These are the 5 most expensive Ford Mustangs ever sold

By admin
In August 2, 2020
Comments off

The Ford Mustang has earned its place in history as one of the most formidable and exciting sports cars available. It even spawned its own segment, the “pony” car, which proved so popular, every other major American brand was forced into it and scrambled to keep up.

When the Mustang first came out, it was marketed as a cheap sports car for the budding Baby Boomer generation. Released in 1964, when most Boomers were just turning 17, the Mustang was the perfect car for the moment.

Now, almost 60 years later, those once-17-year-old kids that somehow couldn’t afford a Mustang in 1964 – or did, but bought and sold it way back when – have likely made enough money now to finally own one as a hobby car.

—Unless it’s any of the cars on this list, that is, because to buy the most expensive Mustangs in the world, you’re going to need to do more than just mow the grass for a summer, or deliver newspapers.

Here are the five most expensive Mustangs ever sold.

1965 Shelby Mustang GT350R — US$3.5 million

The Mustang had barely been on the street for a year by the time Carroll Shelby and his team at Shelby American got their hands on it, turning the once-hip cruiser into a serious race-winning monster as the GT350R.

Serial number R5002 is reportedly the first GT350R built, although there were a few others built at exactly the same time, so it’s hard to say. What isn’t hard to say is that this was the first GT350R to win a race for Shelby, and it did so on its first time out of the paddock, piloted by none other than Ken Miles.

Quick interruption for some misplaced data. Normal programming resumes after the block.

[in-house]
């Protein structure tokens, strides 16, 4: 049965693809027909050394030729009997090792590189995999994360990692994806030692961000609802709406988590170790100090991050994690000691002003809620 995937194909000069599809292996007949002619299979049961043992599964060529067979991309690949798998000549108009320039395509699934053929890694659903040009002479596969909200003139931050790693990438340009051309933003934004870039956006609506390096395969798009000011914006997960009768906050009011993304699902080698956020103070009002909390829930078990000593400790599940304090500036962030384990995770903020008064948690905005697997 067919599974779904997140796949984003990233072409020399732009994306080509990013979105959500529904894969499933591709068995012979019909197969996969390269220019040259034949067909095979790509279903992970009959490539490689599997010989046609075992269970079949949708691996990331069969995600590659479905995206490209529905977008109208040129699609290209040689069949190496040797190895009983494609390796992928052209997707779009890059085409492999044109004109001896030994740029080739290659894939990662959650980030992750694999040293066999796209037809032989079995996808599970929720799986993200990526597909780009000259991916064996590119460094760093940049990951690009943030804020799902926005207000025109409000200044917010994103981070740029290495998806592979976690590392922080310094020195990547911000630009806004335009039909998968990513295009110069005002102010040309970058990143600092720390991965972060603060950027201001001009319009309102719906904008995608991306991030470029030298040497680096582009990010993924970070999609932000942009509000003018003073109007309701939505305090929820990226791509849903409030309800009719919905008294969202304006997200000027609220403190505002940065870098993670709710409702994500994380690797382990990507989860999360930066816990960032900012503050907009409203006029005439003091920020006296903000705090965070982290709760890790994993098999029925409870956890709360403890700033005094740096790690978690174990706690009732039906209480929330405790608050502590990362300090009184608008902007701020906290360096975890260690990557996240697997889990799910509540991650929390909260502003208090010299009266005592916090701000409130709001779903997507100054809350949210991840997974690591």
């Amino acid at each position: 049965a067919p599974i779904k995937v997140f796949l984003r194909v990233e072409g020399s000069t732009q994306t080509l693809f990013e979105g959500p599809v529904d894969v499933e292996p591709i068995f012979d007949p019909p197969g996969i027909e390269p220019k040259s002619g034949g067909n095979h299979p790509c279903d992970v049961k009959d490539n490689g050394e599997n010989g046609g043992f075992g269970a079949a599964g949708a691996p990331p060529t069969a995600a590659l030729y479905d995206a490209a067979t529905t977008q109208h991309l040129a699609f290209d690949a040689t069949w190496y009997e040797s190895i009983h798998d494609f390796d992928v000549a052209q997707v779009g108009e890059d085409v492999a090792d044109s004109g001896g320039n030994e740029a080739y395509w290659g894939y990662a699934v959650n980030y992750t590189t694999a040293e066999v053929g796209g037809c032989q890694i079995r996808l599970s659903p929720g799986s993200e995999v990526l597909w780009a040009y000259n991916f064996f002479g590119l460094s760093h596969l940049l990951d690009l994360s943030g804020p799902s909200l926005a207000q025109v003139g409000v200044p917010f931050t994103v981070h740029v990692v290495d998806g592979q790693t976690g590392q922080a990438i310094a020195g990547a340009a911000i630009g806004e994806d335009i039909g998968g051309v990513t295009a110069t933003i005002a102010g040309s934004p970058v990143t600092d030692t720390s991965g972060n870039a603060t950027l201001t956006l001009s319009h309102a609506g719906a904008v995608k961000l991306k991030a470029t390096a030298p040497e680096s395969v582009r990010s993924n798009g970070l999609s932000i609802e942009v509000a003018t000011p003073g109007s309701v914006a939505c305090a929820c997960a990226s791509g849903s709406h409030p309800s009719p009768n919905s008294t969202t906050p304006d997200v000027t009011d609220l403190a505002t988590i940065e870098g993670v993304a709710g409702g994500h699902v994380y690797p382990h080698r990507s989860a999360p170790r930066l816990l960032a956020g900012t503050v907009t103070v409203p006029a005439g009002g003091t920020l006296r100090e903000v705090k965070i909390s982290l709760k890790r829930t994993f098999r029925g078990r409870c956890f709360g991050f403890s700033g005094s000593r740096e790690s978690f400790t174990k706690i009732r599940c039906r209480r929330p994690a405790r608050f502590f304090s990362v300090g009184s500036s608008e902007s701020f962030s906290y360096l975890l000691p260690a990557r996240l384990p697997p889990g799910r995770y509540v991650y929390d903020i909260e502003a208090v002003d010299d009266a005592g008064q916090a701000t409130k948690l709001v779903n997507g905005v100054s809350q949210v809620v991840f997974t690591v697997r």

The GT350R earned the nickname “The Flying Mustang” after it was photographed catching air during that famed first race. The car would go on to be driven by Chuck Cantwell, Jerry Titus, and Ed Leslie until the end of that summer. R5002 would then return to racing in 1966, and keep at it up until 1967 under Ford Performance Division engineer Bill Clawson. The car recently sold at Mecum auctions for US$3.5 million, making it the most expensive Mustang ever sold.

1968 Ford Mustang GT390 “Bullitt” — US$3.4 million

Anything with Steve McQueen’s name attached to it is worth money. Hell, even mentioning his name in this article probably earned us a few ad clicks, but none of the “King of Cool’s” possessions could match the value of the car we associate him with most — the Highland Green 1968 Mustang GT390 he drove in the film Bullitt.

The vehicle was sold after filming had completed, and was daily-driven until a mechanical issue sidelined it for decades and kept it mysteriously hidden from the public eye. The vehicle came back into the spotlight in 2018 when Sean Kiernan, the owner’s son, contacted Ford and asked if they were interested in using for promotion of the newest Mustang. They were, so they did, for about a year. The vehicle was then sold for an insane US$3.4 million at auction. We’re willing to bet even McQueen himself wouldn’t pay that much money to have his car back, but nevertheless, the car is more than a vehicle — it’s a part of history.

1967 Shelby GT500 Super Snake — US$1.3 Million